Recovery from Boonville Fire

Boonville+Fire+from+Hulbert+House

Dear Friends,

All of us are still reeling from the news of this week’s tragic fire that destroyed historic buildings, caused the death of several pets, and left 29 people homeless in our beloved village.

Churches and community agencies have all been quick to respond to this disaster, but special praise goes to our friends and neighbors at the Boonville Methodist Church and the quick-minded leadership of their new minister, Rev. Robert Dean.  Since the early hours of the fire, Rev. Dean made the church available as a command and resource center for survivors.  Donations of clothes, supplies, and gift cards have been generously pouring in from the community.

Taking a much-needed rest after almost two days of working around the clock, Rev. Dean and his family attended our Good Friday service.  Immediately after that service ended, my first words to him were, “What do you need from us?”  His first word back to me was, “Manpower.”

The most pressing need at the moment is for able hands to sort out donated clothes for distribution.  Families are continuing to come by the church daily for aid.  Volunteers have been assisting as they are able.  If any of you have time in the coming days and weeks, please lend a hand to the recovery effort at Boonville Methodist Church.  The building opens most days at 9:30am and closes at 5pm.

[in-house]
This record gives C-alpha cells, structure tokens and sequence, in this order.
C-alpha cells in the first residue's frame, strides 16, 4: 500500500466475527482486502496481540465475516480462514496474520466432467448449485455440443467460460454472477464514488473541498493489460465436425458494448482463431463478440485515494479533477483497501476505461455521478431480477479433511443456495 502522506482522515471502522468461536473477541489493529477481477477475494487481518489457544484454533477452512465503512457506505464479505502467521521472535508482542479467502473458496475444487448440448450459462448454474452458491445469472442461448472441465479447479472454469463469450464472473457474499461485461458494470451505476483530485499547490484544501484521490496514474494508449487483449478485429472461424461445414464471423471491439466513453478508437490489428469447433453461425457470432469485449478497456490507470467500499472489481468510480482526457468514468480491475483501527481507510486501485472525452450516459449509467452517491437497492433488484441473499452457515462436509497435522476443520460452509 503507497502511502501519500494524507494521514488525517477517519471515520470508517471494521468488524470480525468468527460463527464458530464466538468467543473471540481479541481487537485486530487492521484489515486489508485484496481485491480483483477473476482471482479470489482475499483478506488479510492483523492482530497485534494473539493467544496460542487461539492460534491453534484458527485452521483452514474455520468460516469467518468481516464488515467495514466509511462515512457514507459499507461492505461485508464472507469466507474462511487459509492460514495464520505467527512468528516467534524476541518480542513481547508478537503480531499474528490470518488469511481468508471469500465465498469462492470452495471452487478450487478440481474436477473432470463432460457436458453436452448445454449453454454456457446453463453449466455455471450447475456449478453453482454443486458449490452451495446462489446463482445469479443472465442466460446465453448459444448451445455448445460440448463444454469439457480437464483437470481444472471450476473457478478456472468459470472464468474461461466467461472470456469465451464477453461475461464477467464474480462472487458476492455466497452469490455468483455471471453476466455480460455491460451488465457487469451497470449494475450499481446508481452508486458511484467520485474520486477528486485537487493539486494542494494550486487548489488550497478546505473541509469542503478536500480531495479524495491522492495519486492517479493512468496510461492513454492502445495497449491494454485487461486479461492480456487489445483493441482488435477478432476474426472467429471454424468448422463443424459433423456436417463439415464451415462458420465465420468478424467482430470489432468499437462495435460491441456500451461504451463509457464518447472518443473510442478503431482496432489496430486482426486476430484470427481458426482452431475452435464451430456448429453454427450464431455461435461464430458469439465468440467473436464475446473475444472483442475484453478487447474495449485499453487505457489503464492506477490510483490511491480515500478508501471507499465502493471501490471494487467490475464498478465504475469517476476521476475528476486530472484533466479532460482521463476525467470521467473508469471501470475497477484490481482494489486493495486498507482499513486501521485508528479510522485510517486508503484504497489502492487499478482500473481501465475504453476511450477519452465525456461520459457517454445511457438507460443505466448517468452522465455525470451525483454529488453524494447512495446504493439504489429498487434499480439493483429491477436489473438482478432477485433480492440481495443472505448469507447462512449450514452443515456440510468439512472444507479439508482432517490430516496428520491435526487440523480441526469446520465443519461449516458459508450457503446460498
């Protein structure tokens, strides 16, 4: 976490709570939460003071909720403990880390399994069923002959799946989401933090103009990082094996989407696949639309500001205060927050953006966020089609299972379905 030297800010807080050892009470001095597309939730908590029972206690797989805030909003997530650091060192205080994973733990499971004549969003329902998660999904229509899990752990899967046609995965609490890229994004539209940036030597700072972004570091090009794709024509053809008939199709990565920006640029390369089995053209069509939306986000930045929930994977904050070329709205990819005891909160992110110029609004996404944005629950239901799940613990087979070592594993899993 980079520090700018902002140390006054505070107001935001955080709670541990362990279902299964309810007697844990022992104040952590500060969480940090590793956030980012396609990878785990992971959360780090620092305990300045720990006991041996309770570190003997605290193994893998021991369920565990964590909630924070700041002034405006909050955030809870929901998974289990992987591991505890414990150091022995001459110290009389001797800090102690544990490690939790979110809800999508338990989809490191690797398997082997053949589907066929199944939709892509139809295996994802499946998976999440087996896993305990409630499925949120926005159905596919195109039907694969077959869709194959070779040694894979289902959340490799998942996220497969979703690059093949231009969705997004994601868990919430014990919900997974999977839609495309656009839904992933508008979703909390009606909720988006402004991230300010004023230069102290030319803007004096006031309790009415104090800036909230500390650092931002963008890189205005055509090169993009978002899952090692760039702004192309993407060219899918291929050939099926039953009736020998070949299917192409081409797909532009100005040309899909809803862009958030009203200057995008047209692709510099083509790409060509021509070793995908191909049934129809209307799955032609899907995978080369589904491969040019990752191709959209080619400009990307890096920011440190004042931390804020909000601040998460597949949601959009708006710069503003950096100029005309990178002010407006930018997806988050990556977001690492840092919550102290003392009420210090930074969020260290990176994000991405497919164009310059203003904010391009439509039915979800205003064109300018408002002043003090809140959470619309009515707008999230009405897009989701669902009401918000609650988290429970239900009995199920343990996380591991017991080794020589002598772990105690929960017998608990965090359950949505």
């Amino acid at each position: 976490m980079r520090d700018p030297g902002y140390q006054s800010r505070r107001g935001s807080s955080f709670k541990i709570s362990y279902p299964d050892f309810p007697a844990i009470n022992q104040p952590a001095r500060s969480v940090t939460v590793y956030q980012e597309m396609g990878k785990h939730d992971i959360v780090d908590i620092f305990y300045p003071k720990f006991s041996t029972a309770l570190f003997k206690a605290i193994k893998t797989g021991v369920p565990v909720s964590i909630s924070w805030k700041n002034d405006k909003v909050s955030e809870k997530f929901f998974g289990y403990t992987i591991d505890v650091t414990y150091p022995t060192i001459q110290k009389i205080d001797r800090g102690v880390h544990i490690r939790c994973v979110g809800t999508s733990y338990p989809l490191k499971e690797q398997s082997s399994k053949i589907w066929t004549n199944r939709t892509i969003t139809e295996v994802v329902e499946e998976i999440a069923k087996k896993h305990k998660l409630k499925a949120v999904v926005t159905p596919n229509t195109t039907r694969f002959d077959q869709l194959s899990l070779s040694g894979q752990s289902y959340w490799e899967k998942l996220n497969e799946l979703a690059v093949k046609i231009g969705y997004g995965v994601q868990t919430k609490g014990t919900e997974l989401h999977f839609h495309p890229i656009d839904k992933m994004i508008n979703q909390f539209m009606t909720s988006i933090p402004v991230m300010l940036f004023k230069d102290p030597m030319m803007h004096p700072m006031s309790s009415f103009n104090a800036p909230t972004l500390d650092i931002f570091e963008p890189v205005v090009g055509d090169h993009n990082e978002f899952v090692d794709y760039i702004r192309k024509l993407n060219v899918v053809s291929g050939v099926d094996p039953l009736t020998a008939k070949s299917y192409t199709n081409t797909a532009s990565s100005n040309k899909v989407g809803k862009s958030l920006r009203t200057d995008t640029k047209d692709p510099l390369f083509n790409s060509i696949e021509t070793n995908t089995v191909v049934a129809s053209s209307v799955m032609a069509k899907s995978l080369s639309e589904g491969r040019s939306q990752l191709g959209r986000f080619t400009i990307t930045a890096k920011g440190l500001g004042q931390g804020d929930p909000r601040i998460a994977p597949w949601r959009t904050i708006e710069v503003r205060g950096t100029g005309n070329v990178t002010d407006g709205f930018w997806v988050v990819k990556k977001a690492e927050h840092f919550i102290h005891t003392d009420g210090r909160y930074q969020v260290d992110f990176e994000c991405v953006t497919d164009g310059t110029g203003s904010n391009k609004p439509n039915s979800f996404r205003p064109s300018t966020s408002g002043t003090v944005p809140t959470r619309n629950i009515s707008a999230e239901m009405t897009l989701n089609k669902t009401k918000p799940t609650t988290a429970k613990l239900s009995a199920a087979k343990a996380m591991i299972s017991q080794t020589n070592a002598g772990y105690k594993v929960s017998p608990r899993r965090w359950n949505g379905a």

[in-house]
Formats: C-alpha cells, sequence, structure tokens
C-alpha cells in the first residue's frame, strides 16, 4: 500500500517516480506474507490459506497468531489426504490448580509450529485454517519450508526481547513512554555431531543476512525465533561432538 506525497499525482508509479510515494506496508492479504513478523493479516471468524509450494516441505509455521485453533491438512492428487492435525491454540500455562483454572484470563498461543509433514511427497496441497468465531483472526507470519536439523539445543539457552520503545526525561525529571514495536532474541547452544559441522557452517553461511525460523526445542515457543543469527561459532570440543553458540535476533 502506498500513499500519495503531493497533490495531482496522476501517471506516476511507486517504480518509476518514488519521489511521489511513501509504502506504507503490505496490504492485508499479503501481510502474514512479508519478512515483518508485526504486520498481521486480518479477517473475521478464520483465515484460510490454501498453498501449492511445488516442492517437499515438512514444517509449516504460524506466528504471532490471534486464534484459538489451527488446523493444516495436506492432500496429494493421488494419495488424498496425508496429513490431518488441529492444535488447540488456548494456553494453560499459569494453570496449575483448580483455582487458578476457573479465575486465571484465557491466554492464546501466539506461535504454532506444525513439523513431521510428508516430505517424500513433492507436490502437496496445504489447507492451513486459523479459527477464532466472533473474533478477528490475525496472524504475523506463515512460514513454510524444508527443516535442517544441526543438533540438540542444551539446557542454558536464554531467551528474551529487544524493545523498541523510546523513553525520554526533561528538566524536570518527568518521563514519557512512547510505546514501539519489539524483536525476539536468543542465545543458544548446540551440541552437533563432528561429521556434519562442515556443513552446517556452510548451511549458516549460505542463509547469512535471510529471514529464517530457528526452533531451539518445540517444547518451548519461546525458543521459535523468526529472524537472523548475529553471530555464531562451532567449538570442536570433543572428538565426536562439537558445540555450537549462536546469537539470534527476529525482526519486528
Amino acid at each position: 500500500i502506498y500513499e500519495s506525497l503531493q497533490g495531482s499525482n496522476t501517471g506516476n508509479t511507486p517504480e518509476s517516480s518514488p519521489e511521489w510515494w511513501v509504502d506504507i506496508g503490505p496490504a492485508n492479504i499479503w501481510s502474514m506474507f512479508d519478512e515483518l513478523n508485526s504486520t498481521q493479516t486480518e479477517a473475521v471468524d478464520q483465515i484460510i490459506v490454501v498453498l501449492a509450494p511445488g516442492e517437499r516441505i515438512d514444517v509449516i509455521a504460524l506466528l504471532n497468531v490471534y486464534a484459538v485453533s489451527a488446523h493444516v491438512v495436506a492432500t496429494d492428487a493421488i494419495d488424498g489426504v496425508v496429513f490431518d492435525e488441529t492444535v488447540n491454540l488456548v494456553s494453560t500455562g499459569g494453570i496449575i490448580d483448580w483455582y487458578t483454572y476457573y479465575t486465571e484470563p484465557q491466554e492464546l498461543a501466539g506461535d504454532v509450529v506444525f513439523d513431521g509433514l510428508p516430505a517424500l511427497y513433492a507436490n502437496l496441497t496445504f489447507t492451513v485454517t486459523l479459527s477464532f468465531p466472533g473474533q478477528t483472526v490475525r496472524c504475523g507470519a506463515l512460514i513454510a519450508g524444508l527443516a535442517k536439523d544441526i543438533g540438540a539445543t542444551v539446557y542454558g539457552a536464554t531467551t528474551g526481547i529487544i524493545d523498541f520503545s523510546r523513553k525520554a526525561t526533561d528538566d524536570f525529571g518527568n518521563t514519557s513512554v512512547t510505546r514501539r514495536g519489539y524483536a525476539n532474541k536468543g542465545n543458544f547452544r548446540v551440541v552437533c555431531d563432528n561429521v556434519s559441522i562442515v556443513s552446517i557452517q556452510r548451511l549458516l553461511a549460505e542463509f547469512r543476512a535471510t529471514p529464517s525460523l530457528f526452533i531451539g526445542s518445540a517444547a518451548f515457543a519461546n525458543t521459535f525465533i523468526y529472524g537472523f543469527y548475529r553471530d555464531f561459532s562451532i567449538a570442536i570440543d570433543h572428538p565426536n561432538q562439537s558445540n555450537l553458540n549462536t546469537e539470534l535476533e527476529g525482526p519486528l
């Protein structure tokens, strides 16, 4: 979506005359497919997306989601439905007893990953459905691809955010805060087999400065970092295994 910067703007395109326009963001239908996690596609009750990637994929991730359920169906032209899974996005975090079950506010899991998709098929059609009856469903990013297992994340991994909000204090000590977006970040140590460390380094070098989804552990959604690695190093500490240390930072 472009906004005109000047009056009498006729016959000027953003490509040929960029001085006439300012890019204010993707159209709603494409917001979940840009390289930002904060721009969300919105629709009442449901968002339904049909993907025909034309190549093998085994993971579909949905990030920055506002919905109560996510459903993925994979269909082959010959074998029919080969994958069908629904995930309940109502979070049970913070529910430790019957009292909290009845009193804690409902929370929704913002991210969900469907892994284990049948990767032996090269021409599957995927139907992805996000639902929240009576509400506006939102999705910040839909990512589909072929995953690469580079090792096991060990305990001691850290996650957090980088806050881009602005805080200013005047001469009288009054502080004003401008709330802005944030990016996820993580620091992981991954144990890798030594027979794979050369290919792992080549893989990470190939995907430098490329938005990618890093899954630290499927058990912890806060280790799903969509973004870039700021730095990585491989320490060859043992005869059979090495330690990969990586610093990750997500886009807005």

The word on the street is that the Boonville Chamber of Commerce will be setting up a special bank account next week to receive monetary donations on behalf of fire victims.  The American Red Cross has also set up operations in the village for helping those in need.  Contributions to that organization are always welcome.

Rev. Dean and I have also recognized the need for crisis counseling to be made available to these residents.  Together, we are currently trying to organize a network of local clergy for on-site support and are seeking to enlist the more qualified assistance of professional crisis counselors from other community service agencies.

Moments like these are when we get to show the world what we are made of.  May the Light of Christ rise up in us this Easter and shine hope into the darkness of despair!  May it be so.  Amen.

Be blessed and be a blessing,

Rev. J. Barrett Lee

6 thoughts on “Recovery from Boonville Fire

  1. This ecumenical response to disaster is the very hand of God working for salvation. When Hurricane Charley slammed into our little agricultural island at 146 mph in 2004, it turned our community into a moonscape. Worst hit were the migrant workers (many of them undocumented) who’d lived in a tenement trailer camp. There was nothing left of their homes. Four island pastors — Catholic, Lutheran, Episcopal, and United Methodist (my hubbie) banded together to form a recovery center for them which continued in operation for 8 years. My proudest moment was when Scott heard that Homeland Security was poised outside the water distribution center, ready to pick up and deport anyone without papers. He got on the phone and reamed them out. I’d never thought I’d be proud to hear him use blue language. All of you pastors are worn out as Lent ends and Easter approaches. Now the fire. Yet to add this recovery work to your already heavy load is something you seem to do naturally. It’s a privilege to witness. Prayers for your community will be offered at our church on Easter Sunday.

  2. Shannon Westcott

    I live in Holland Patent now but was a happy Boonville resident for several years. I have clothes I would like to donate, as well as bedding but I am unable to bring it to Boonville as I don’t have a vehicle. How can I get it there??

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